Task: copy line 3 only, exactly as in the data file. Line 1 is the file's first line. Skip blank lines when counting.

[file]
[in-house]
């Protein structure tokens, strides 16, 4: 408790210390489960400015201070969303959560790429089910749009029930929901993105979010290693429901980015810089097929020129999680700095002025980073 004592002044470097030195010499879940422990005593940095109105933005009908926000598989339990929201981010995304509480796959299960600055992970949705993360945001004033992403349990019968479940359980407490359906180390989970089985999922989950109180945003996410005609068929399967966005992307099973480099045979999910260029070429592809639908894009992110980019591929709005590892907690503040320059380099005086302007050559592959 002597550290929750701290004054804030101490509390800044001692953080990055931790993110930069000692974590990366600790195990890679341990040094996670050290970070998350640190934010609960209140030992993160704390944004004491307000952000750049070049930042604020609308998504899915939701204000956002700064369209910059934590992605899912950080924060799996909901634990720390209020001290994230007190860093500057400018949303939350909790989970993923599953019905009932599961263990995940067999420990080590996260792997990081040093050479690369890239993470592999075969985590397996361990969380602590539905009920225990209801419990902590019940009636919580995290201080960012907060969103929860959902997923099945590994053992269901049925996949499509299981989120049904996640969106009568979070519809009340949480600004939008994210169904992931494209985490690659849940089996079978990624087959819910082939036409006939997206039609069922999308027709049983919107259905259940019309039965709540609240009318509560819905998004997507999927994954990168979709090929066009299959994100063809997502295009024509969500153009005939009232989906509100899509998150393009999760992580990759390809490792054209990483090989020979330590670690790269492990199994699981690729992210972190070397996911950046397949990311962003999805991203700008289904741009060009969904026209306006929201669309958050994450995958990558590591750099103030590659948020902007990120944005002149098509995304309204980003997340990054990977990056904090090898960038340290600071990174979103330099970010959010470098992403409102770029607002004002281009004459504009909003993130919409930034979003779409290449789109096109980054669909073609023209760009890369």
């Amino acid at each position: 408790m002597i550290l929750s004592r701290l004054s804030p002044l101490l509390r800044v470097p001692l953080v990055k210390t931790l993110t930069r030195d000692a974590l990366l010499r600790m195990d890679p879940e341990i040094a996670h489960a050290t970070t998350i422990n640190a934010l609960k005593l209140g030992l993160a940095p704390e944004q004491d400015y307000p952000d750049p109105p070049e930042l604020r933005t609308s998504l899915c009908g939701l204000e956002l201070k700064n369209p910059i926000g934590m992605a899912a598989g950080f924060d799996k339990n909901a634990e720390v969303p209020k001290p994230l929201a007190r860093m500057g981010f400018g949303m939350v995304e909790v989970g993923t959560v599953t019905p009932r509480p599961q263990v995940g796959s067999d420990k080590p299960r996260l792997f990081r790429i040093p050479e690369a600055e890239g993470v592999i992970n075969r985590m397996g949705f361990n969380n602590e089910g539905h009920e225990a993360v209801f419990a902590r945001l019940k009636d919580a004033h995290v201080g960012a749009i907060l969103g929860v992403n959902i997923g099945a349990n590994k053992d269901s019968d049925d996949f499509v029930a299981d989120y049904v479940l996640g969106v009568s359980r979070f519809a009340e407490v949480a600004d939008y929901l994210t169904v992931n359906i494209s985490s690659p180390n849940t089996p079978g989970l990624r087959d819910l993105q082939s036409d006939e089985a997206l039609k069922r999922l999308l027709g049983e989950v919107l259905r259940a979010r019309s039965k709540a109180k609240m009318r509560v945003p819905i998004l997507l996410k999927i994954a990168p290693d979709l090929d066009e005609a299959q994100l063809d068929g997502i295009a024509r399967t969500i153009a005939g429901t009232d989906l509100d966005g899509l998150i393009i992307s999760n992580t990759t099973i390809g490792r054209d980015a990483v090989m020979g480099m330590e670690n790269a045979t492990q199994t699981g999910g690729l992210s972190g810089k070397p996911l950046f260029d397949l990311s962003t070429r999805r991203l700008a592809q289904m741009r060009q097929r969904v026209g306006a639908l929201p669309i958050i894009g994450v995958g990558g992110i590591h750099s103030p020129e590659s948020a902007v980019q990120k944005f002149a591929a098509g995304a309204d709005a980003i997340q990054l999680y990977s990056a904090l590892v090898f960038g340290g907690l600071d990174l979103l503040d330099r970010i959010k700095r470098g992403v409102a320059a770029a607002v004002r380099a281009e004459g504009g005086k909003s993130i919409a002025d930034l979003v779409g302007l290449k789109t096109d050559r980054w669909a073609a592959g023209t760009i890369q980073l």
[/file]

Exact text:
């Amino acid at each position: 408790m002597i550290l929750s004592r701290l004054s804030p002044l101490l509390r800044v470097p001692l953080v990055k210390t931790l993110t930069r030195d000692a974590l990366l010499r600790m195990d890679p879940e341990i040094a996670h489960a050290t970070t998350i422990n640190a934010l609960k005593l209140g030992l993160a940095p704390e944004q004491d400015y307000p952000d750049p109105p070049e930042l604020r933005t609308s998504l899915c009908g939701l204000e956002l201070k700064n369209p910059i926000g934590m992605a899912a598989g950080f924060d799996k339990n909901a634990e720390v969303p209020k001290p994230l929201a007190r860093m500057g981010f400018g949303m939350v995304e909790v989970g993923t959560v599953t019905p009932r509480p599961q263990v995940g796959s067999d420990k080590p299960r996260l792997f990081r790429i040093p050479e690369a600055e890239g993470v592999i992970n075969r985590m397996g949705f361990n969380n602590e089910g539905h009920e225990a993360v209801f419990a902590r945001l019940k009636d919580a004033h995290v201080g960012a749009i907060l969103g929860v992403n959902i997923g099945a349990n590994k053992d269901s019968d049925d996949f499509v029930a299981d989120y049904v479940l996640g969106v009568s359980r979070f519809a009340e407490v949480a600004d939008y929901l994210t169904v992931n359906i494209s985490s690659p180390n849940t089996p079978g989970l990624r087959d819910l993105q082939s036409d006939e089985a997206l039609k069922r999922l999308l027709g049983e989950v919107l259905r259940a979010r019309s039965k709540a109180k609240m009318r509560v945003p819905i998004l997507l996410k999927i994954a990168p290693d979709l090929d066009e005609a299959q994100l063809d068929g997502i295009a024509r399967t969500i153009a005939g429901t009232d989906l509100d966005g899509l998150i393009i992307s999760n992580t990759t099973i390809g490792r054209d980015a990483v090989m020979g480099m330590e670690n790269a045979t492990q199994t699981g999910g690729l992210s972190g810089k070397p996911l950046f260029d397949l990311s962003t070429r999805r991203l700008a592809q289904m741009r060009q097929r969904v026209g306006a639908l929201p669309i958050i894009g994450v995958g990558g992110i590591h750099s103030p020129e590659s948020a902007v980019q990120k944005f002149a591929a098509g995304a309204d709005a980003i997340q990054l999680y990977s990056a904090l590892v090898f960038g340290g907690l600071d990174l979103l503040d330099r970010i959010k700095r470098g992403v409102a320059a770029a607002v004002r380099a281009e004459g504009g005086k909003s993130i919409a002025d930034l979003v779409g302007l290449k789109t096109d050559r980054w669909a073609a592959g023209t760009i890369q980073l």